on the page titles on the left. I can see where the person looking at it is from. For example, the one
    looking at Transportation - Early 1900s is in or near Yuba City, California. That page gets lots of hits
    from all over the country. I presume that happens where transportation is being studied in school.
    Other popular pages are Aerosmith (of course), and Sylvester Roper. Sylvester gets hits from all over
    the world. Why? Take a look and you'll see his claim to fame. He probably never lived in Hopedale,
    (though History of Worcester County says he did) but his son was a prominent resident.

    This telescope can be borrowed from the Bancroft Library. My son DJ and I took it on
    the 17th. We decided that the best place to use it was Draper Field. There's a good
    view in all directions and there's very little light around it. There's room to park on the
    entrance road near the No Parking sign. From there, walk 100 yards or so past the No
    Trespassing sign to the parking lot and field. There weren't any planets or the moon to
    see, but we did have some good sights, including the Milky Way.

    Signing their recently published book, Images of America: Milford, are authors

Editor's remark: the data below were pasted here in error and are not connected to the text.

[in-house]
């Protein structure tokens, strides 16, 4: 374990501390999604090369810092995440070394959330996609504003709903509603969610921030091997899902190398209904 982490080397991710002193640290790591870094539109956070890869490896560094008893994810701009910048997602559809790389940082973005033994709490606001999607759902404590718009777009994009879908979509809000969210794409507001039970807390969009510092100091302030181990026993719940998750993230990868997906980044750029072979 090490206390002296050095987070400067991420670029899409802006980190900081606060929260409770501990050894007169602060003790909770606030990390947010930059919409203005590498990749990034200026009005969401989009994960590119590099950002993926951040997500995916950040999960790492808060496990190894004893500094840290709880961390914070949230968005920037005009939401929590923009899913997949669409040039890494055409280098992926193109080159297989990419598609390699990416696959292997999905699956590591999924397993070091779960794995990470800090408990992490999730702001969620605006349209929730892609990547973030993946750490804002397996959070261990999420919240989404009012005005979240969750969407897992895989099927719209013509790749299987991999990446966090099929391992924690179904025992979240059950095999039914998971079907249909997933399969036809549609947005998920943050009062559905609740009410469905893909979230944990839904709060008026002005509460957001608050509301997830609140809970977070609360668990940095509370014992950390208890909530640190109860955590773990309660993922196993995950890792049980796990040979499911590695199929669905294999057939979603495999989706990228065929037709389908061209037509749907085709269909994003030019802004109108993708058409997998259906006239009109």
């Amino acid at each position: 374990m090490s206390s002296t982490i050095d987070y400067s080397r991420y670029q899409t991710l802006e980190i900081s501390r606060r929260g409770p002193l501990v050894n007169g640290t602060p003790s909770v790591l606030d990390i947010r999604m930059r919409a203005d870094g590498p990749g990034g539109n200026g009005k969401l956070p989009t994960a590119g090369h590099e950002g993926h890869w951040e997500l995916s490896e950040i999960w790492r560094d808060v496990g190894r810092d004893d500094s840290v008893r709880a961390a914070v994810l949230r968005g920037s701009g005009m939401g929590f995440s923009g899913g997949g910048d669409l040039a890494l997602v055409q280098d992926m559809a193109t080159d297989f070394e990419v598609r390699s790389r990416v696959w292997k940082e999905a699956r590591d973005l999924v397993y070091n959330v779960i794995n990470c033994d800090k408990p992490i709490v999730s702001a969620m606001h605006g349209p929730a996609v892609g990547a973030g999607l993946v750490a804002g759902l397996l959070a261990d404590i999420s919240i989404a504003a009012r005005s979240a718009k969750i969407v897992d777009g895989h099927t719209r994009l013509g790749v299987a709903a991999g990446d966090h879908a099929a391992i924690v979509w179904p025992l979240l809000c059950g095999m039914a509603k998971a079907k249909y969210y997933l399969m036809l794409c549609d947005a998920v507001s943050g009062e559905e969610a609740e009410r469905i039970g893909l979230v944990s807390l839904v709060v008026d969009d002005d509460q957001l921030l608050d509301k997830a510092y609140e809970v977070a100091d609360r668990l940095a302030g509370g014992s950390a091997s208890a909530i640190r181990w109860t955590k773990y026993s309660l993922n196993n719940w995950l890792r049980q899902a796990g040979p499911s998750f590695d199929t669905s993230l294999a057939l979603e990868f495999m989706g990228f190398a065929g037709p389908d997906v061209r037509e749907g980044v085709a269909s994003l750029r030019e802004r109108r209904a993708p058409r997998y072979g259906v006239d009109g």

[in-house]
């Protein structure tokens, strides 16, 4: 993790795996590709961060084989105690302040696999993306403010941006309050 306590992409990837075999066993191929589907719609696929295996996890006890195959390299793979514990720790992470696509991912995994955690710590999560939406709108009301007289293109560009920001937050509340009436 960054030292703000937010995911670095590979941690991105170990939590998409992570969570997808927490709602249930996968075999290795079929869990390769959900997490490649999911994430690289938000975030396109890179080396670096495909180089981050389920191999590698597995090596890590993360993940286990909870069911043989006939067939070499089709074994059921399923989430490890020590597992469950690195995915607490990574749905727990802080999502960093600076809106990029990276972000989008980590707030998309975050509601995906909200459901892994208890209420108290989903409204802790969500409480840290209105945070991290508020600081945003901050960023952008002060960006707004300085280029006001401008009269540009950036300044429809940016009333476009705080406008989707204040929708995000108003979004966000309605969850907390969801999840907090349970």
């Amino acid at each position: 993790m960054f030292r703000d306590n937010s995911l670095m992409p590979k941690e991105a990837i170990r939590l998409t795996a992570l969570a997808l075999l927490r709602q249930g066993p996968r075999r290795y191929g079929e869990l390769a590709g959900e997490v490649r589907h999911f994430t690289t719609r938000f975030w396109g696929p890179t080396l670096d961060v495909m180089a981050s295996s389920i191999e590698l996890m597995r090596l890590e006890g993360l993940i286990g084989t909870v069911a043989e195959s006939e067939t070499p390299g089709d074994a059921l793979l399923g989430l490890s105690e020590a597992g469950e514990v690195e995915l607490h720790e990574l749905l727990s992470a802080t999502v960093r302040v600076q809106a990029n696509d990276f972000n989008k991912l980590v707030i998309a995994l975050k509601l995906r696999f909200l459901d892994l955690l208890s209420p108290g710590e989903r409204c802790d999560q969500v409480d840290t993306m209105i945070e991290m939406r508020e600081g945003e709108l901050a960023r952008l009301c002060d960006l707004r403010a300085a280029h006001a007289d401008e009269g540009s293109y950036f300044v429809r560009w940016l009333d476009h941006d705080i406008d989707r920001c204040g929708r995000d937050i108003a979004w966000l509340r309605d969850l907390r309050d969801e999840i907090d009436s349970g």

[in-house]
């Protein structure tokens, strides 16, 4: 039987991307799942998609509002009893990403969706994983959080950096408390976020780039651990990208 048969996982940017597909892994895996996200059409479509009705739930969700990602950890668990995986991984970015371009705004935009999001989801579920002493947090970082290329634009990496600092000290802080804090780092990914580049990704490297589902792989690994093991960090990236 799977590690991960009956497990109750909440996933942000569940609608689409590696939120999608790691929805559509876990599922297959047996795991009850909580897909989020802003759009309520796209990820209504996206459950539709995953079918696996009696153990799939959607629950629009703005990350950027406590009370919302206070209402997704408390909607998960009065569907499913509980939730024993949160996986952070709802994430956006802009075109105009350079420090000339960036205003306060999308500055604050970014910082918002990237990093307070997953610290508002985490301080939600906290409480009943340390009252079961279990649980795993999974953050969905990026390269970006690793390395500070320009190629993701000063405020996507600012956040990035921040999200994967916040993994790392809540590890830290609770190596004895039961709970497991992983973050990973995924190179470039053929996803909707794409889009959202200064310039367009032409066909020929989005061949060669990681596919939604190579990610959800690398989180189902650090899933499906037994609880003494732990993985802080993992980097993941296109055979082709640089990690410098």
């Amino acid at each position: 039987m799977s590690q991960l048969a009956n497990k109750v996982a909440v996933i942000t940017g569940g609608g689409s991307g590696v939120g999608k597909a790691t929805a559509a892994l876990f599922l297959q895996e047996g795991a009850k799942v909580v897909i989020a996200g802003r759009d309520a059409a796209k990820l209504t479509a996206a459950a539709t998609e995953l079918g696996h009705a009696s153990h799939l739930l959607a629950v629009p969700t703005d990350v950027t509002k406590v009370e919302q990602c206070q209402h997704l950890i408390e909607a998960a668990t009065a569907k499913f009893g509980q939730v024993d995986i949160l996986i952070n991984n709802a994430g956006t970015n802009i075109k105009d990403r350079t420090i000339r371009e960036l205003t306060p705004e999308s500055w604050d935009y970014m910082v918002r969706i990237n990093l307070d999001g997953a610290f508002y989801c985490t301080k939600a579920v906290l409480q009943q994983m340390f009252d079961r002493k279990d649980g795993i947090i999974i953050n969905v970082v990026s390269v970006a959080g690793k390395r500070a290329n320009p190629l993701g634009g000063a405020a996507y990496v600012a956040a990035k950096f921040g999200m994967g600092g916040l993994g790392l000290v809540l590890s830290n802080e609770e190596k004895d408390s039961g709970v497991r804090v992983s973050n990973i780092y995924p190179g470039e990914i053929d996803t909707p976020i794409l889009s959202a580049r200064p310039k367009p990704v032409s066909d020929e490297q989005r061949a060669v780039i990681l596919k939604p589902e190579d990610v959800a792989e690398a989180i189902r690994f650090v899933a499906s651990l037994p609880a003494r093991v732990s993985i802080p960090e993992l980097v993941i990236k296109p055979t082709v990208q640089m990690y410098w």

Lyn Lovell, Deborah Eastman and Anne Lamontaigne. Milford historian Paul
    Curran is the gentleman wearing a green hat. Many copies of the book were
    sold at the Historical Commission's annual open house at Memorial Hall.
    Copies of the book can be purchased at the Milford Library.

Lowell Hammond              Westcott Mill   

Hopedale Pond - October 20.

    The new book, A Journey Through Upton Memories, is
    now available. It is a great collection of stories from
    Upton's happenings, people, legends and celebrations.

    The book is available at the Historical Society museum,
    the Town Clerk's office and A Little Common Sense.

    Cost is $32. Member price is $30 if purchased at the
    museum. Mail orders will be accepted, add $6.00 for
    postage. Send a check to Upton Historical Society P.O.
    Box 171 Upton MA 01568

    Two former Hopedale residents meet after a concert at Columbia
    Gorge, Washington State. Maybe some will be thinking, "Who's that
    dude with Richard Bodreau." Click here if you need a clue.

    Maple-leaved viburnum. It's fairly common in the Parklands,
    mainly on the west side. Between the color at this time of year
    and the berries, it's easy to tell they're not little maple trees.

    Hey, Lincoln Pierce, Joe's book just came out. You could
    have had Nate assigned to write about Oliver Hazard Perry.

The Parkland - October 27

Progress Street - October 27

Highway Department - October 30

Hopedale Pond - October 30

    October 30 - not colorful like on the 13th. The picture above the train picture, looking
    across the pond, toward where the tracks are, was taken just a few minutes earlier. It
    hardly looks like the same area. This was the longest train I've seen come in since
    they started running again. Five locomotives and about fifteen cars of wallboard.

    Not many trick-or-treaters make it off the beaten path to
    Inman Street, so this year I'm putting the pictures of our
    visitors on this page rather than a separate page.

Highway Department cleaning up leaves - Bancroft Park, October 31.